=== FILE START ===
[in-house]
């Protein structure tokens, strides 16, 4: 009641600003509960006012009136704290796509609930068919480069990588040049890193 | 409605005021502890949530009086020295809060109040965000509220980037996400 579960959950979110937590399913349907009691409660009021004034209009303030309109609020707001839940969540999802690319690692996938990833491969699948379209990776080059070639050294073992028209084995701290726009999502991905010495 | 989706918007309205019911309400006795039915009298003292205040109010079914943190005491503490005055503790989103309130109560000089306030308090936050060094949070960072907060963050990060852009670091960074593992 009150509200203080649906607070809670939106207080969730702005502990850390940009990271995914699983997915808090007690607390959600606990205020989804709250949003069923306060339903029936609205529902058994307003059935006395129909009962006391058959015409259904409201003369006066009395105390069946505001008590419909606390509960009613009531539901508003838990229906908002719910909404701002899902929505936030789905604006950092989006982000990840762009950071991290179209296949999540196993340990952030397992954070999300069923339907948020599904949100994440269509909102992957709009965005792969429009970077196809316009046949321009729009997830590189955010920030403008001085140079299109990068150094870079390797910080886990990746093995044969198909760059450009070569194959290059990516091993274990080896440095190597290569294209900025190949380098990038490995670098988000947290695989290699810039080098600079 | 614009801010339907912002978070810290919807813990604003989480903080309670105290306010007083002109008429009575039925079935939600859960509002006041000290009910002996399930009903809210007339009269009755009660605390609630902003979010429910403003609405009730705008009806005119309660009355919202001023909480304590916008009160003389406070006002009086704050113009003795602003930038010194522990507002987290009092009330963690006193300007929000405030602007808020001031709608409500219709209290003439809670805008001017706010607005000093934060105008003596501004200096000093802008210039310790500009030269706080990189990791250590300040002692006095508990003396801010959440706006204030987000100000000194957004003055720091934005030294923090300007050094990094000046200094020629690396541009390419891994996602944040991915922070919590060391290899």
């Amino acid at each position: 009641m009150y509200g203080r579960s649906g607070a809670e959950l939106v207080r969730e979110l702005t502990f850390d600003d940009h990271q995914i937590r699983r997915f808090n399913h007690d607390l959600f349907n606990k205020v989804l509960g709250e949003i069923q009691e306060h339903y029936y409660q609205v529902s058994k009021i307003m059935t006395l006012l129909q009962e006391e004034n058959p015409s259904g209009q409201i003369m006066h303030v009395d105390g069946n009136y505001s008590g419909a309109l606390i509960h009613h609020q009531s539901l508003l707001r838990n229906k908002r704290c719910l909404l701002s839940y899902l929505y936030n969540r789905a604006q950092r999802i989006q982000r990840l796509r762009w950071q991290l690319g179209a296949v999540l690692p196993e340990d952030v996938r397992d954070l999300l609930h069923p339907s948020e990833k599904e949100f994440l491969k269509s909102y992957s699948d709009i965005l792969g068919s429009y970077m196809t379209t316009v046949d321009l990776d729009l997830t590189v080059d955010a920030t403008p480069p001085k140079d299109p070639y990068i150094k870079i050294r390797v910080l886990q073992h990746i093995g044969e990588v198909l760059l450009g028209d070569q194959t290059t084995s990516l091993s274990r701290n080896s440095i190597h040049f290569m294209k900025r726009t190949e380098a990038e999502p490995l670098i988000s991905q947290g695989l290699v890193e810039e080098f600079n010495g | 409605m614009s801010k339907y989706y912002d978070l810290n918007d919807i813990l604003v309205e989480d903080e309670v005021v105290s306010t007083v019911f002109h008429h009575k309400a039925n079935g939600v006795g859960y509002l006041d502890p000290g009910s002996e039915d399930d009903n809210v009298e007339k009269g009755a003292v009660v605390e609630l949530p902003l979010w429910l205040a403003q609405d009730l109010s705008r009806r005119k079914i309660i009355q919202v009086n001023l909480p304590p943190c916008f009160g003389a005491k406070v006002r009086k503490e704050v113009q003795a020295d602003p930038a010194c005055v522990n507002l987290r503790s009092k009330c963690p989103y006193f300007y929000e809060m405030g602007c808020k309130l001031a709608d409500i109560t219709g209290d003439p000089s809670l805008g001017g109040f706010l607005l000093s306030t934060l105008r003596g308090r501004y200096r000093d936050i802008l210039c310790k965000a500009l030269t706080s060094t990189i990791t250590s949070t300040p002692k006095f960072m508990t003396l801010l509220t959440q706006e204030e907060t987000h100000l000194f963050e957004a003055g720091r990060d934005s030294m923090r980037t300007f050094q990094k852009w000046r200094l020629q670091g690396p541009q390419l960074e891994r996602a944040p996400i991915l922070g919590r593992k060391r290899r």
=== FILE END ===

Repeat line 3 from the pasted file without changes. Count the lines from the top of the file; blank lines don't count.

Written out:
């Amino acid at each position: 009641m009150y509200g203080r579960s649906g607070a809670e959950l939106v207080r969730e979110l702005t502990f850390d600003d940009h990271q995914i937590r699983r997915f808090n399913h007690d607390l959600f349907n606990k205020v989804l509960g709250e949003i069923q009691e306060h339903y029936y409660q609205v529902s058994k009021i307003m059935t006395l006012l129909q009962e006391e004034n058959p015409s259904g209009q409201i003369m006066h303030v009395d105390g069946n009136y505001s008590g419909a309109l606390i509960h009613h609020q009531s539901l508003l707001r838990n229906k908002r704290c719910l909404l701002s839940y899902l929505y936030n969540r789905a604006q950092r999802i989006q982000r990840l796509r762009w950071q991290l690319g179209a296949v999540l690692p196993e340990d952030v996938r397992d954070l999300l609930h069923p339907s948020e990833k599904e949100f994440l491969k269509s909102y992957s699948d709009i965005l792969g068919s429009y970077m196809t379209t316009v046949d321009l990776d729009l997830t590189v080059d955010a920030t403008p480069p001085k140079d299109p070639y990068i150094k870079i050294r390797v910080l886990q073992h990746i093995g044969e990588v198909l760059l450009g028209d070569q194959t290059t084995s990516l091993s274990r701290n080896s440095i190597h040049f290569m294209k900025r726009t190949e380098a990038e999502p490995l670098i988000s991905q947290g695989l290699v890193e810039e080098f600079n010495g | 409605m614009s801010k339907y989706y912002d978070l810290n918007d919807i813990l604003v309205e989480d903080e309670v005021v105290s306010t007083v019911f002109h008429h009575k309400a039925n079935g939600v006795g859960y509002l006041d502890p000290g009910s002996e039915d399930d009903n809210v009298e007339k009269g009755a003292v009660v605390e609630l949530p902003l979010w429910l205040a403003q609405d009730l109010s705008r009806r005119k079914i309660i009355q919202v009086n001023l909480p304590p943190c916008f009160g003389a005491k406070v006002r009086k503490e704050v113009q003795a020295d602003p930038a010194c005055v522990n507002l987290r503790s009092k009330c963690p989103y006193f300007y929000e809060m405030g602007c808020k309130l001031a709608d409500i109560t219709g209290d003439p000089s809670l805008g001017g109040f706010l607005l000093s306030t934060l105008r003596g308090r501004y200096r000093d936050i802008l210039c310790k965000a500009l030269t706080s060094t990189i990791t250590s949070t300040p002692k006095f960072m508990t003396l801010l509220t959440q706006e204030e907060t987000h100000l000194f963050e957004a003055g720091r990060d934005s030294m923090r980037t300007f050094q990094k852009w000046r200094l020629q670091g690396p541009q390419l960074e891994r996602a944040p996400i991915l922070g919590r593992k060391r290899r």